Pelacho, B., Prósper, F. Current Stem Cell Research & Therapy, 2008; 3 (4): 1-12
During the last 10 years we have witnessed the development of a new field in research termed Stem Cell Therapy.
Classically, it was considered that cells had a limited division and differentiation ability; however, this dogma was
challenged when new exciting results about cell multi/pluripotency were presented to the scientific community. It was
found that cells from one adult tissue source were able to originate cells of a very different type. The possibility of transplanting
these cells into damaged organs with the aim of substituting sick or dead tissue, triggered many studies to understand
the plasticity of the stem cells and their potential in pathological situations. Nowadays, much more is understood
about stem cells, although of course, many questions, especially about their mechanism of action, still need to be answered.
Their benefit after transplantation has been shown experimentally and even clinically in some cases; however, the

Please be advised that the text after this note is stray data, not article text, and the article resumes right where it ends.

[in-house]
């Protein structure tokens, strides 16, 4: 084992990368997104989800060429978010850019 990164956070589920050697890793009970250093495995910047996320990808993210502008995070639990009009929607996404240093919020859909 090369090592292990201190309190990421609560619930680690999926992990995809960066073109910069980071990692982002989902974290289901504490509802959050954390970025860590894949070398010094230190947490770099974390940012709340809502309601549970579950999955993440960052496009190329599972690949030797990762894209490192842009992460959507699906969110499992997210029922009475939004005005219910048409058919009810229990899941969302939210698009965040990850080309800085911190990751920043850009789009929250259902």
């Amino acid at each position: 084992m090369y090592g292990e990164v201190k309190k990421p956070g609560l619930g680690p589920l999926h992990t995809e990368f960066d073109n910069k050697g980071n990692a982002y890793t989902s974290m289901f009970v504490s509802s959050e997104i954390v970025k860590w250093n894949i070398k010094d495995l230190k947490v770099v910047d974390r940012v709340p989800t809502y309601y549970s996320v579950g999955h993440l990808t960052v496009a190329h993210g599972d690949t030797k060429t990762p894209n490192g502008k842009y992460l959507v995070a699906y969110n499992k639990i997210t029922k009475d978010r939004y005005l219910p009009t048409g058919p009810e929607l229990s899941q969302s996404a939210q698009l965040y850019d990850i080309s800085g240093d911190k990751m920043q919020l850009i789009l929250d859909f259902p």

degree of stem cell contribution through their own differentiation into the transplanted tissue, has turned out to be generally
low, and increasing evidence indicates that a trophic effect must play an important role in such a benefit. A better understanding
of the paracrine mechanisms involved could be of great relevance in order to develop new therapies focused
on stimulating endogenous cells. On the other hand, more sophisticated methods for cell transplantation combined with
bio-engineering techniques have been devised in cardiac disease models. In this review we will try to provide a critical
overview of the stem cell studies performed until now and to discuss some of the questions raised about the mechanisms
that are involved in their putative reparative effect in cardiovascular diseases, and their origin.